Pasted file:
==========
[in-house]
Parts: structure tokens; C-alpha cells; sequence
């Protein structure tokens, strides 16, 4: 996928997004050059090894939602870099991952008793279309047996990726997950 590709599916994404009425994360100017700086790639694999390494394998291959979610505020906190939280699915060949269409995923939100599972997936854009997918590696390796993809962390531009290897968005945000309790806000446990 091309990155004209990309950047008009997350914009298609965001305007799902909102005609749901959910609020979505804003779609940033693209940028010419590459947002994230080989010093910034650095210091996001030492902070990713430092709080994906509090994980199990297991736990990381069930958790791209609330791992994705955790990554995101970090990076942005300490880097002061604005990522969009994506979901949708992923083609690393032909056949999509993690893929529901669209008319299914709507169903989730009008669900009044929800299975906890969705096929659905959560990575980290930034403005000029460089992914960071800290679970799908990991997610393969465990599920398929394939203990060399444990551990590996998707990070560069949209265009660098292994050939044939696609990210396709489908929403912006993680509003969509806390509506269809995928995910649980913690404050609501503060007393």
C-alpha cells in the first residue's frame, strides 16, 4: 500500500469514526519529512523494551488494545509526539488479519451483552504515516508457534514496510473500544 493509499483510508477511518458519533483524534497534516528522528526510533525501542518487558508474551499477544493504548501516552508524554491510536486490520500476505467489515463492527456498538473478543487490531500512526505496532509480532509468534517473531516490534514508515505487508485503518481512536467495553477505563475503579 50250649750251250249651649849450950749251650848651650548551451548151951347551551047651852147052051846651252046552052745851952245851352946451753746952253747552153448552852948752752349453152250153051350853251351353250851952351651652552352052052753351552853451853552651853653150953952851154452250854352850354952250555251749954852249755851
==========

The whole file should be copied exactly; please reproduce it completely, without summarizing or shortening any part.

[in-house]
Parts: structure tokens; C-alpha cells; sequence
């Protein structure tokens, strides 16, 4: 996928997004050059090894939602870099991952008793279309047996990726997950 590709599916994404009425994360100017700086790639694999390494394998291959979610505020906190939280699915060949269409995923939100599972997936854009997918590696390796993809962390531009290897968005945000309790806000446990 091309990155004209990309950047008009997350914009298609965001305007799902909102005609749901959910609020979505804003779609940033693209940028010419590459947002994230080989010093910034650095210091996001030492902070990713430092709080994906509090994980199990297991736990990381069930958790791209609330791992994705955790990554995101970090990076942005300490880097002061604005990522969009994506979901949708992923083609690393032909056949999509993690893929529901669209008319299914709507169903989730009008669900009044929800299975906890969705096929659905959560990575980290930034403005000029460089992914960071800290679970799908990991997610393969465990599920398929394939203990060399444990551990590996998707990070560069949209265009660098292994050939044939696609990210396709489908929403912006993680509003969509806390509506269809995928995910649980913690404050609501503060007393």
C-alpha cells in the first residue's frame, strides 16, 4: 500500500469514526519529512523494551488494545509526539488479519451483552504515516508457534514496510473500544 493509499483510508477511518458519533483524534497534516528522528526510533525501542518487558508474551499477544493504548501516552508524554491510536486490520500476505467489515463492527456498538473478543487490531500512526505496532509480532509468534517473531516490534514508515505487508485503518481512536467495553477505563475503579 50250649750251250249651649849450950749251650848651650548551451548151951347551551047651852147052051846651252046552052745851952245851352946451753746952253747552153448552852948752752349453152250153051350853251351353250851952351651652552352052052753351552853451853552651853653150953952851154452250854352850354952250555251749954852249755851